The potter takes us through the processes and techniques he uses to throw, alter and glaze his coastal-inspired pieces
Despite expressing a general interest in art, I was ‘encouraged’ in school to pursue a career in science. Such was the careers advice in my North Devon grammar school in those days. So, as I had quite a few qualifications already, and being young and foolish, I followed the master’s ‘advice’ and applied for university courses in science. I took an honours degree in zoology
and ended up with some postgraduate qualifications and an interesting but modest job in marine ecology research.
However, after a few years of doing this, I became quite disillusioned and decided to change direction. To cut a long story short, my continuing interest in art and my completely self-taught hobby of making terrible pots and firing them in a crude cross-draught kiln in my back garden in Ealing gradually took over. I became obsessed when I lit my vacuum cleaner-powered oil burner and managed a six-foot flame in the simple firebox.
So, a change of direction beckoned, and my good fortune led me to being the last student that Mick Casson accepted onto the course at Harrow School of Art. I was lucky enough to have Wally Keeler, Colin Pearson and Russell Collins among my teachers. After Harrow, I returned home to Devon and built a large catenary-arched wood-firing kiln. I made bread crocks and cider jars and other domestic wares for 10 years, before rediscovering the sea nearby and changing direction again. I call it ‘evolution’.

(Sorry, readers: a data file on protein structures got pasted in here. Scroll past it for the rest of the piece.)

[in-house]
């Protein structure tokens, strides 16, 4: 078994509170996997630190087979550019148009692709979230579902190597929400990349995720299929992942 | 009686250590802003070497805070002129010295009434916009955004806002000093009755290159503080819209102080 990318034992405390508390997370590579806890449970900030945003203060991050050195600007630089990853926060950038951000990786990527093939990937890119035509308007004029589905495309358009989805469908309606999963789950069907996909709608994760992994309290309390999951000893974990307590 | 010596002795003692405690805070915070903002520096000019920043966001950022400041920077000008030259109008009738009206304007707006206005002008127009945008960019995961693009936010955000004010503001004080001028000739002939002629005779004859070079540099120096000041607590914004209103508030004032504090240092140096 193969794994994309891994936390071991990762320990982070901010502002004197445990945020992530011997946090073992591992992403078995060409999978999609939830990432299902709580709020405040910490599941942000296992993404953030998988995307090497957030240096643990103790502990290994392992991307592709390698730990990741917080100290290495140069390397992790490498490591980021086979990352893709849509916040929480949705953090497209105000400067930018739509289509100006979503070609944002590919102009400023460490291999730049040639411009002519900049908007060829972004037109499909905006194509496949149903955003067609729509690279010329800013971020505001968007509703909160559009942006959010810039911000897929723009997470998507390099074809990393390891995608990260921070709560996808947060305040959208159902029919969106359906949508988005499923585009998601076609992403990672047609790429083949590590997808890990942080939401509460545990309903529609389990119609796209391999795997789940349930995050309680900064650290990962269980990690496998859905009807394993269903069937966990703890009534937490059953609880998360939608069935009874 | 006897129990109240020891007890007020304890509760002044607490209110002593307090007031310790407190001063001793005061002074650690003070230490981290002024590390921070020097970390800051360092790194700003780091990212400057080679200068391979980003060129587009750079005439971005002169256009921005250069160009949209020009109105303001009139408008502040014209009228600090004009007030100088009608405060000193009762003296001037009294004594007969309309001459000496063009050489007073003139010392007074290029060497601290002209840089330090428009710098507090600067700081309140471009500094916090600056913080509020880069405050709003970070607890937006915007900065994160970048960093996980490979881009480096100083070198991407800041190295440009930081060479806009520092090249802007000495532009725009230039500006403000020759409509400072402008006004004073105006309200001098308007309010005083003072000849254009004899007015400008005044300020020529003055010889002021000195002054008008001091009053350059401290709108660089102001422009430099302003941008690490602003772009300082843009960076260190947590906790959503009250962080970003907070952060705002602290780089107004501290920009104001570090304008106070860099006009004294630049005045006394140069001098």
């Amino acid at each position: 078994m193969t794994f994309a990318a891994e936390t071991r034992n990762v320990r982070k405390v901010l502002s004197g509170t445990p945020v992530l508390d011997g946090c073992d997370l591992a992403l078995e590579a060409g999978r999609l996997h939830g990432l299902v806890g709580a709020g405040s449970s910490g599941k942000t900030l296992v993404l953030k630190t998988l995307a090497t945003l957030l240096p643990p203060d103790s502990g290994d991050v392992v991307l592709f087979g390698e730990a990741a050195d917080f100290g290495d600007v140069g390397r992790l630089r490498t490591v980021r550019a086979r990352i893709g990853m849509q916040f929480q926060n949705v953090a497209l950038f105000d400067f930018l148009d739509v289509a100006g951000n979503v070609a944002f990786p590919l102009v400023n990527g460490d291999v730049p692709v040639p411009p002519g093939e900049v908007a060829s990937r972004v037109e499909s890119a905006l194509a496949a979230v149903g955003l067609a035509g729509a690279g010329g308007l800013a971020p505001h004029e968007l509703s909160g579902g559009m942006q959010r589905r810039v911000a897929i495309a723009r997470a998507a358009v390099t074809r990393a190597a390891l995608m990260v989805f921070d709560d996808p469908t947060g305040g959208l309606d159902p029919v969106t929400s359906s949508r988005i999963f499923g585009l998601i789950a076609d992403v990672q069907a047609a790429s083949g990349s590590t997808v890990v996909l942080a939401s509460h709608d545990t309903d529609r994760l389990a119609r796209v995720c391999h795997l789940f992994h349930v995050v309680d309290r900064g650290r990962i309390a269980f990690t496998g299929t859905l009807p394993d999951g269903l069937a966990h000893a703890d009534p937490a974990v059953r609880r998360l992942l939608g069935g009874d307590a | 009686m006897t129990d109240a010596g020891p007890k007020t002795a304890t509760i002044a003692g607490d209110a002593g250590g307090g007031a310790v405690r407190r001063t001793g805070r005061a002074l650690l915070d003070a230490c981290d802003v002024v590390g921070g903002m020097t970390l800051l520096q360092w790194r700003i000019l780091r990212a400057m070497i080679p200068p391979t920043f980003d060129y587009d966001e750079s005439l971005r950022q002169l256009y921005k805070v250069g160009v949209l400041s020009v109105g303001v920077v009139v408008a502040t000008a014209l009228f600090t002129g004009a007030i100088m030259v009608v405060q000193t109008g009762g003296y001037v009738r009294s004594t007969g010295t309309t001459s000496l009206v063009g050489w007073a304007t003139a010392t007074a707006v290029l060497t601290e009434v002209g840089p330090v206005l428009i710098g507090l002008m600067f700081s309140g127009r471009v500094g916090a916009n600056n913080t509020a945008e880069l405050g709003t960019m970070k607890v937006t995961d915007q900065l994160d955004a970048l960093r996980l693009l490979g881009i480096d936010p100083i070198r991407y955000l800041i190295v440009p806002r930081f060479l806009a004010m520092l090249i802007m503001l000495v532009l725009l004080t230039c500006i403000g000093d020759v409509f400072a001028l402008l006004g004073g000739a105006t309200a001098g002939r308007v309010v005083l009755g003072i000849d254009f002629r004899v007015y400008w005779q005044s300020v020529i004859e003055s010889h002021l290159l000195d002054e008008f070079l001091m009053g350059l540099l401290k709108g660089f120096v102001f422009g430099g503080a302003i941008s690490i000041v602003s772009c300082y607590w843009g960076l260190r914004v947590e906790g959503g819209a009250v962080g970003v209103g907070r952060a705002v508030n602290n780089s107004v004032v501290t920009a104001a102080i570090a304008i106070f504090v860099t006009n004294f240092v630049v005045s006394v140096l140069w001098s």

I started making pieces that included images of the life within the sea. I sold these through Bonhams international auctions and to American private clients who seem to love this quite decorative work. Then, after many years, I finally settled on my current background inspiration – namely the sea and the coastline itself.
So, as opposed to demonstrating a single piece through from start to finish as other Masterclass articles have done so well, I am choosing here to show a few techniques and procedures that are derived from observations and moments when visiting the coast near my home. These result in various forms, which are often altered after the throwing, i.e., by folding, spiralling, adding brushed glazes, and applying them to my work on a few different pieces.
I should say here that when I first started at Harrow, Colin Pearson taught me to once-fire my work. I have never bisque-fired a single piece since and the steps shown here are all explained in that context.
For more details visit rogercockramceramics.co.uk
All photography by Layton Thompson